5:45 p.m. – 7:15 p.m. ET

S107: Systems Demonstrations - Analytic Tools

A. Maram, G. Weber, Harvard Medical School

The Accrual to Clinical Trials (ACT) network is a nationwide federation of Clinical and Translational Science Award (CTSA) institutions that provides researchers access to patient sets with regional diversity helping with clinical trial cohort discovery and study feasibility. The network consists of local installations of Informatics for Integrating Biology at the Bedside (i2b2) EHR data repositories that are linked by the Shared Health Research Information Network (SHRINE) platform. To date, the network connects 41 CTSA sites and contains data on more than 125 million patients 1. The existing SHRINE user interface (UI) was derived from and closely resembles i2b2 code that is over 12 years old. In order to serve the needs of a larger researcher audience who are unfamiliar with i2b2, or complex Boolean queries, the SHRINE/ACT team at Harvard Medical School are developing a more intuitive, user-friendly UI with modern usability standards of design, look-and-feel, and accessibility.

J. Klann, Harvard Medical School, Massachusetts General Hospital, Partners Healthcare; M. Mendis, Partners Healthcare; D. Keogh, Harvard Medical School; S. Murphy, Partners Healthcare, Massachusetts General Hospital/Harvard Medical School

Informatics for Integrating Biology and the Bedside (i2b2) is a well-established open-source clinical data warehousing and analytics platform used at over 200 locations worldwide. Twelve years since its first release, i2b2 continues to evolve. Here we demonstrate the latest additions to the i2b2 core platform, focusing on two major improvements. First, we will demonstrate a completely redeveloped term search interface. The exponential growth of biomedical ontologies necessitated new tools to navigate and search the repository’s very large terminologies. Second, clinical research often collects Patient Reported Outcomes, which must be integrated with clinical data sources to enable analytics. We will demonstrate i2b2’s new integration of the Research Electronic Data Capture (REDCap) software, which creates a live link between a REDCap survey and an i2b2 database.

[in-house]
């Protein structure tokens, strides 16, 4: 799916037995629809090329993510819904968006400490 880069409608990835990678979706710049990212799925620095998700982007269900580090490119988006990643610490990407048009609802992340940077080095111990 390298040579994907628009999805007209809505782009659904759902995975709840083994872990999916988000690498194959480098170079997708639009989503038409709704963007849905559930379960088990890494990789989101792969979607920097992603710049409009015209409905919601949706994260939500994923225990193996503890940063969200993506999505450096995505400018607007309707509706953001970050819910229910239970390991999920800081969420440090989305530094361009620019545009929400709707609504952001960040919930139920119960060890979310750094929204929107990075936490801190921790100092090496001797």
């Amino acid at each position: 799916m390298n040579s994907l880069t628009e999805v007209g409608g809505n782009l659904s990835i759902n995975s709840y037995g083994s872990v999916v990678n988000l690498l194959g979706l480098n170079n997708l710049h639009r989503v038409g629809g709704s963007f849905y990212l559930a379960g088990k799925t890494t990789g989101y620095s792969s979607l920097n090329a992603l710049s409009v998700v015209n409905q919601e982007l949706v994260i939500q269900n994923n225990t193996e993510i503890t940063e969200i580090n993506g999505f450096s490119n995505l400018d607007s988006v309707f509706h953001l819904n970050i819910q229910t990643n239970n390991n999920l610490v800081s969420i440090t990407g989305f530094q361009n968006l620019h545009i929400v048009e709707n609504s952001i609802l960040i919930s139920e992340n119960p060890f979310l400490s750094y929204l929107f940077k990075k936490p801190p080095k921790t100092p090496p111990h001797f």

A. Ramirez, K. Mayo, R. Carroll, Vanderbilt University Medical Center; K. Muthuraman, Verily Life Sciences; M. Basford, Vanderbilt University Medical Center; D. Glazer, Verily Life Sciences; P. Harris, Vanderbilt University Medical Center; A. Philippakis, Broad Institute; D. Roden, Vanderbilt University Medical Center

The All of Us Research Program has collected health data on over 270,000 participants of a target of at least a million with the goal of accelerating discovery in precision medicine. At this scale, downloading such a dataset is expensive, slow, and excludes many researchers. To address these barriers, the AoU Data and Research Center designed the Researcher Workbench platform to “bring researchers to the data” in a cloud-based analytical environment that meets robust security and regulatory requirements, and includes layers of functionality to address researcher needs at various stages of research design and execution. This systems demonstration will provide an overview of the initial Workbench analysis suite, including custom tools for cohort and data exploration and covariate selection, and Jupyter notebooks for analysis.

Title Sponsor

Premier Sponsor


Student Paper Prize     AMIA Working Group Sponsors